Carl gave examples from the aviation industry and also the NHS, with ‘Onion’ being held up as a great way of working. There was debate around sensitivity to operations and what it looked like in healthcare.
Kate Cheema, Specialist Information Analyst at Quality Observatory, followed Carl by presenting on real time data and what can be done by using it in healthcare. Discussions followed about if organisations were in a position to think about sharing real time data and if their systems are ready for real time sharing.
The final part of this section was on reliability in healthcare and was led by Carl. He asked the delegates to discuss what the key measures of reliability are in their systems and how they could build near-real time awareness of reliability.
It was then time for the teams to share some of their experiences with the audience. Dr Jeremy Tankel, a Salford GP, gave a presentation on how he and his team had used PDSA cycles to change the access system at their practice. Their brilliant work had used simple technology and methods to cut waiting times and improve the patient experience massively.
Wrightington, Wigan and Leigh and The Christie were next to present, explaining the work they had done since Learning Session 1 around lung cancer patients. The project aims to provide the safest cancer pathways from first symptom to treatment and survival and is well underway.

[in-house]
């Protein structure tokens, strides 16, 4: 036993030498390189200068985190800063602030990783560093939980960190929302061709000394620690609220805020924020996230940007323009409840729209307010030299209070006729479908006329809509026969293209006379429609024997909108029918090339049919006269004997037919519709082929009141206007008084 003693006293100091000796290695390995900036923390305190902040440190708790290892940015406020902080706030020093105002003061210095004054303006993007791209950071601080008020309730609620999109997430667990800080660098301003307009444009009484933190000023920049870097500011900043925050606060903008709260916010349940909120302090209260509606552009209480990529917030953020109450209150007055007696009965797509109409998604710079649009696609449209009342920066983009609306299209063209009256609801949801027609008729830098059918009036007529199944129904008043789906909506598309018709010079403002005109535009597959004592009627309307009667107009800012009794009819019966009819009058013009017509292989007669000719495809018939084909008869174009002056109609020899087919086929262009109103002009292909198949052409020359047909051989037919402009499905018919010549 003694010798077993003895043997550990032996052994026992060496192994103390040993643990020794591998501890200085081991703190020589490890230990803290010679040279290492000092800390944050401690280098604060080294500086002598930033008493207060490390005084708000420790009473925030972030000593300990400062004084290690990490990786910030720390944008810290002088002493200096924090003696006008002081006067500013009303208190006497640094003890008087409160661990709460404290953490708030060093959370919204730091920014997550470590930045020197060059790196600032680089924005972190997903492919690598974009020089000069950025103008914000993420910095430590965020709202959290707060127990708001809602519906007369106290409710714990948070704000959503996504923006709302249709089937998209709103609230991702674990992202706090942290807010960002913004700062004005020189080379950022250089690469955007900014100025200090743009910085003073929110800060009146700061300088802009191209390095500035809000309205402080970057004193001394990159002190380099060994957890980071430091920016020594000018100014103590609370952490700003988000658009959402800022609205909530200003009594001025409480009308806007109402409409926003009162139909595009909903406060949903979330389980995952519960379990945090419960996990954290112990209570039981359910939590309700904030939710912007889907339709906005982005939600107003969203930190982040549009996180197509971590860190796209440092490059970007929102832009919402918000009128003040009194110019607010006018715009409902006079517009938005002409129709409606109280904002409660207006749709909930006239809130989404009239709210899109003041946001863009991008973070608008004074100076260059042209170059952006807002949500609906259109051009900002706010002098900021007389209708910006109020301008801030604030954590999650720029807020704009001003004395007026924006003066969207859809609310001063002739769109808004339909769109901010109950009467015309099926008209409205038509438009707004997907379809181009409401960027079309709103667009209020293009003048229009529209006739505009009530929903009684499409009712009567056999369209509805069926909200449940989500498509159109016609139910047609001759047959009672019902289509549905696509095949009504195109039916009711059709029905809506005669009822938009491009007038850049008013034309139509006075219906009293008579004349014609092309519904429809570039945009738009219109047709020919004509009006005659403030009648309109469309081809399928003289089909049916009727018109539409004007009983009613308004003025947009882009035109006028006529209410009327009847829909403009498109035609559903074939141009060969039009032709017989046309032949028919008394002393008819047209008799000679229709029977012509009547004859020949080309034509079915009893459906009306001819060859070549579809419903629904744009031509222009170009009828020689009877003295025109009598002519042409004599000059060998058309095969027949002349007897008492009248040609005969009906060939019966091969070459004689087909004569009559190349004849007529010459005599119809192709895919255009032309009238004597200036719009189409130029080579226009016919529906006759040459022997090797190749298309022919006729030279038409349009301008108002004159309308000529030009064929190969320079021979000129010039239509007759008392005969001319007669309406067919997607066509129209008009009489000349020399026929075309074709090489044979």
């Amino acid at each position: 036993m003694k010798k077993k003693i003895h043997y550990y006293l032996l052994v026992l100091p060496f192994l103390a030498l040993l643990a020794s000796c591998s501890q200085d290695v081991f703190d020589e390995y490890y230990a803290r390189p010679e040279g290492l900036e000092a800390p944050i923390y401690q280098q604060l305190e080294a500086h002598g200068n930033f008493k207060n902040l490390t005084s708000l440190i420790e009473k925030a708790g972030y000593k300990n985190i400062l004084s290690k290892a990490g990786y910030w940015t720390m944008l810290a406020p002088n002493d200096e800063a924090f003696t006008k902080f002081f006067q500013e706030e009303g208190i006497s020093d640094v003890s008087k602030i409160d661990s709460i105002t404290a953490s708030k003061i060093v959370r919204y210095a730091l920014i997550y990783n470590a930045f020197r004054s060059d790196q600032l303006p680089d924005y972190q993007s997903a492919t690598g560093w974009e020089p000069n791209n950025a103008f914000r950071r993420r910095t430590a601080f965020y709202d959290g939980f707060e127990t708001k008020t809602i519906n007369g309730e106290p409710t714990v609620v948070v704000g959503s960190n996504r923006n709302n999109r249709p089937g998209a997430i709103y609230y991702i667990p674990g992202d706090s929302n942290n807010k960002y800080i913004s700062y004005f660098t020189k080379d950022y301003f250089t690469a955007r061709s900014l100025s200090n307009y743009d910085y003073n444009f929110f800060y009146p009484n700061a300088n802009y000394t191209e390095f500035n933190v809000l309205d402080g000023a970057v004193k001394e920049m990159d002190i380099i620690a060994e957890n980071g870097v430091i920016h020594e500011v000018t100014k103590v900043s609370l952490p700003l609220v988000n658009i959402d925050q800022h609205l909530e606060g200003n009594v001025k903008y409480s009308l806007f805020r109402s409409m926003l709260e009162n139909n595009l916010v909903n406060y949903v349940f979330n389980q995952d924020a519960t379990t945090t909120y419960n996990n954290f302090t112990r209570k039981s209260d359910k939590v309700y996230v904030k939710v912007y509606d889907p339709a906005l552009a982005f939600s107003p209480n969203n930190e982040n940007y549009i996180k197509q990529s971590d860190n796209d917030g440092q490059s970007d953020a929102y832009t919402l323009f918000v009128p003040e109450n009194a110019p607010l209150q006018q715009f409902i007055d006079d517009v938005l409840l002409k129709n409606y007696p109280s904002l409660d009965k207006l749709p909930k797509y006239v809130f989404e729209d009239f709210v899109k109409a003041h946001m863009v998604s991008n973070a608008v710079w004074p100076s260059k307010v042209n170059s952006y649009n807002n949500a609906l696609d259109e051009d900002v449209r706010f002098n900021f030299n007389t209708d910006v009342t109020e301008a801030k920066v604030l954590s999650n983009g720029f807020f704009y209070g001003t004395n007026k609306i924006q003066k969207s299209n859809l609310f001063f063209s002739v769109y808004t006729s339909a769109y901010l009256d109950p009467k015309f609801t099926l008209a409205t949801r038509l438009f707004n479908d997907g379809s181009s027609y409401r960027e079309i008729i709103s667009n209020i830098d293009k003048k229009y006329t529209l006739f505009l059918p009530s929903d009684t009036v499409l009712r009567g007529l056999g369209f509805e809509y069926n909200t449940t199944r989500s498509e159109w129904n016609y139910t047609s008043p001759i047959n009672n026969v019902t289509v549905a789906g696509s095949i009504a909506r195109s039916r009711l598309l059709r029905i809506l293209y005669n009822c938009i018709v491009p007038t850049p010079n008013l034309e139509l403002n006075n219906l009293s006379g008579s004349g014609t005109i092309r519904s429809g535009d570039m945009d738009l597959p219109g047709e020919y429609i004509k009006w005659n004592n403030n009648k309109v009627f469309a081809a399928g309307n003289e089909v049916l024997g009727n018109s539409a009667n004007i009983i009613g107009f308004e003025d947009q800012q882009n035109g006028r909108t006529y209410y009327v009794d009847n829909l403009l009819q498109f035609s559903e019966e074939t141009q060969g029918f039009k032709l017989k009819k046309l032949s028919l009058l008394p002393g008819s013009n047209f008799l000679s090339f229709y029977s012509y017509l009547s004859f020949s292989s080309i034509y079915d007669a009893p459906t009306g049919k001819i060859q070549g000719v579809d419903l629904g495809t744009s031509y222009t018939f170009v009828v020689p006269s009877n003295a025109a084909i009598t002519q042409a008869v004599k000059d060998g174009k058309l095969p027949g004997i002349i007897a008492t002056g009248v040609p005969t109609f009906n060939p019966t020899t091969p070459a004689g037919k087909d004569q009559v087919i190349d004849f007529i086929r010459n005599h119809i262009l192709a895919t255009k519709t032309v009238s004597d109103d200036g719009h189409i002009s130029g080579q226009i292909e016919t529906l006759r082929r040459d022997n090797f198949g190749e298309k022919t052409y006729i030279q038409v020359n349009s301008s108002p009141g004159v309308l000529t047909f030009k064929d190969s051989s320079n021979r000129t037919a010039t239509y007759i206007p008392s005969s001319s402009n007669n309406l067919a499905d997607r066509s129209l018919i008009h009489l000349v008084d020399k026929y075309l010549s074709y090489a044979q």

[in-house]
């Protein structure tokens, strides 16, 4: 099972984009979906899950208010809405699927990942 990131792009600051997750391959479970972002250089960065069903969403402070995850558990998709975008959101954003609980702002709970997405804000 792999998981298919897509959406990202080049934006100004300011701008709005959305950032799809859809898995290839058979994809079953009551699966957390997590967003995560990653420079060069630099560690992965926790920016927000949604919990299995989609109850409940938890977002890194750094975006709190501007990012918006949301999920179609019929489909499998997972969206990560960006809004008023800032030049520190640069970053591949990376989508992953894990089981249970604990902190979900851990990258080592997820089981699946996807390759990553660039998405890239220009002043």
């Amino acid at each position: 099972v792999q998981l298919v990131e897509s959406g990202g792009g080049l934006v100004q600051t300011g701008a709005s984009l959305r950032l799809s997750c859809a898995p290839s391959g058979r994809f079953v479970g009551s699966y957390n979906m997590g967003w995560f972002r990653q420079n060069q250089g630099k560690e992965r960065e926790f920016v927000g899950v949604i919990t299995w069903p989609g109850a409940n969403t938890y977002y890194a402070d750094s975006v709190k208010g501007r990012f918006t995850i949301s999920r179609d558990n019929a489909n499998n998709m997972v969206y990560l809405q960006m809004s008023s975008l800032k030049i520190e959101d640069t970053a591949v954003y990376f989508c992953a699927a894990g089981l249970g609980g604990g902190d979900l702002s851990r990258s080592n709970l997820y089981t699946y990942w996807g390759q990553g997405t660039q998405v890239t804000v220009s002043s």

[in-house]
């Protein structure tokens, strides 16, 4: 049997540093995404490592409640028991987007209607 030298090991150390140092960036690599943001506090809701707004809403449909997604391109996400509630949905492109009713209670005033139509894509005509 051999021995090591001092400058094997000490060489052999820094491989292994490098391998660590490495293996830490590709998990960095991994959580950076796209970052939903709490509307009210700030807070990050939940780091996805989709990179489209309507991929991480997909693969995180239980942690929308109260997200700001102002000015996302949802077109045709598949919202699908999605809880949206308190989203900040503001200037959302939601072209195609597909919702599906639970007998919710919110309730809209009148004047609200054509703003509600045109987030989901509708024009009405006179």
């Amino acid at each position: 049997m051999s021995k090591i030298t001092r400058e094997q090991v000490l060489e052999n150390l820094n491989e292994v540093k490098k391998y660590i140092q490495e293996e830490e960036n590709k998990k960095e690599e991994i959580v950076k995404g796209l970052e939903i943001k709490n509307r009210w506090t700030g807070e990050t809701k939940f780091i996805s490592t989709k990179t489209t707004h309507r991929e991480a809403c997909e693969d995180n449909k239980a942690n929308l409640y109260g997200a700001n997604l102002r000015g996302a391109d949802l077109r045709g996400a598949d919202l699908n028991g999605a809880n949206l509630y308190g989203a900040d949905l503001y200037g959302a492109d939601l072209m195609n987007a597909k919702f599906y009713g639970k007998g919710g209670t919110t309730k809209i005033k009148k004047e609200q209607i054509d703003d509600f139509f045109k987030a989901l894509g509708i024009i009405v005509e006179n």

Central Manchester were the final team and presented on their quality reviews. The reviews are an inclusive process for all staff, stakeholders and patients. The reviews are cyclical learning peer review processes rather than inspections with a pass or fail and determine whether care is safe and effective.
Sir David Dalton, Chief Executive of Salford Royal NHS Foundation Trust, opened the afternoon session before the teams broke out into their chosen knowledge exchange session. There were chances for the delegates to choose two sessions from a selection of six topics including culture, operations and activating patients.
The teams were given an outline of what is coming up in Making Safety Visible including the next action period, Learning Session 3 and the celebration summit, before being given time to work on their plans for their work related to the programme.
Learning from other industries
Learning Session 1 was concluded by a ‘Camp Haelo’ themed panel debate on how healthcare can learn from other industries. The Non-Executive Directors on the panel had experience from industries including aviation, railway, finance and automotive. The panel members chose colleagues who had to set up ‘Camp Haelo’!
— Haelo (@_Haelo) May 6, 2015
The debate brought up many ways that healthcare can learn from other industries including the need to understand that it isn’t just about the ‘obvious’ safety issues, everything has a safety implication.
Gillian Easson then closed the day with a pertinent message, telling everyone to “resist those who say that improvement is not possible.”
Making Safety Visible Learning Session 3 takes place on 29-30 July 2015.